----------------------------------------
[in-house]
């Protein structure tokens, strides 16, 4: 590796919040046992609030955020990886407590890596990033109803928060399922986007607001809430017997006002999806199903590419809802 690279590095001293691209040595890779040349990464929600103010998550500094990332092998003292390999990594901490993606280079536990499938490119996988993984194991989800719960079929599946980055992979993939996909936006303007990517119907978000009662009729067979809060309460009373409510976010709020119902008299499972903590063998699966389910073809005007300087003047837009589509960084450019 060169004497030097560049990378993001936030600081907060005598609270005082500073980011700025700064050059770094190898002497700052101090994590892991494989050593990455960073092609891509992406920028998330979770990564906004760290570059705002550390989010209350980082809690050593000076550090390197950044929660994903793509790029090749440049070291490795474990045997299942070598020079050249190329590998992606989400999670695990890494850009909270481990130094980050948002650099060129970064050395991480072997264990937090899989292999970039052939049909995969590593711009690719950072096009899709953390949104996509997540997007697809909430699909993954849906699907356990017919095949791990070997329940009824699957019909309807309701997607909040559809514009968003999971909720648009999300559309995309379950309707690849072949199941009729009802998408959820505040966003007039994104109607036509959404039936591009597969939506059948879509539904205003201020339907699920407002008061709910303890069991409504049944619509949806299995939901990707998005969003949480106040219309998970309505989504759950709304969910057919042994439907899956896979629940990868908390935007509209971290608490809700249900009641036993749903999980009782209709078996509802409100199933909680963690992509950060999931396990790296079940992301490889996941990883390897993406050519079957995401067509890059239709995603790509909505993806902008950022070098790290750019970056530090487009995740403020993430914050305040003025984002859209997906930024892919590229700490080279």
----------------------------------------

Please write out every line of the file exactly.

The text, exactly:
[in-house]
């Protein structure tokens, strides 16, 4: 590796919040046992609030955020990886407590890596990033109803928060399922986007607001809430017997006002999806199903590419809802 690279590095001293691209040595890779040349990464929600103010998550500094990332092998003292390999990594901490993606280079536990499938490119996988993984194991989800719960079929599946980055992979993939996909936006303007990517119907978000009662009729067979809060309460009373409510976010709020119902008299499972903590063998699966389910073809005007300087003047837009589509960084450019 060169004497030097560049990378993001936030600081907060005598609270005082500073980011700025700064050059770094190898002497700052101090994590892991494989050593990455960073092609891509992406920028998330979770990564906004760290570059705002550390989010209350980082809690050593000076550090390197950044929660994903793509790029090749440049070291490795474990045997299942070598020079050249190329590998992606989400999670695990890494850009909270481990130094980050948002650099060129970064050395991480072997264990937090899989292999970039052939049909995969590593711009690719950072096009899709953390949104996509997540997007697809909430699909993954849906699907356990017919095949791990070997329940009824699957019909309807309701997607909040559809514009968003999971909720648009999300559309995309379950309707690849072949199941009729009802998408959820505040966003007039994104109607036509959404039936591009597969939506059948879509539904205003201020339907699920407002008061709910303890069991409504049944619509949806299995939901990707998005969003949480106040219309998970309505989504759950709304969910057919042994439907899956896979629940990868908390935007509209971290608490809700249900009641036993749903999980009782209709078996509802409100199933909680963690992509950060999931396990790296079940992301490889996941990883390897993406050519079957995401067509890059239709995603790509909505993806902008950022070098790290750019970056530090487009995740403020993430914050305040003025984002859209997906930024892919590229700490080279």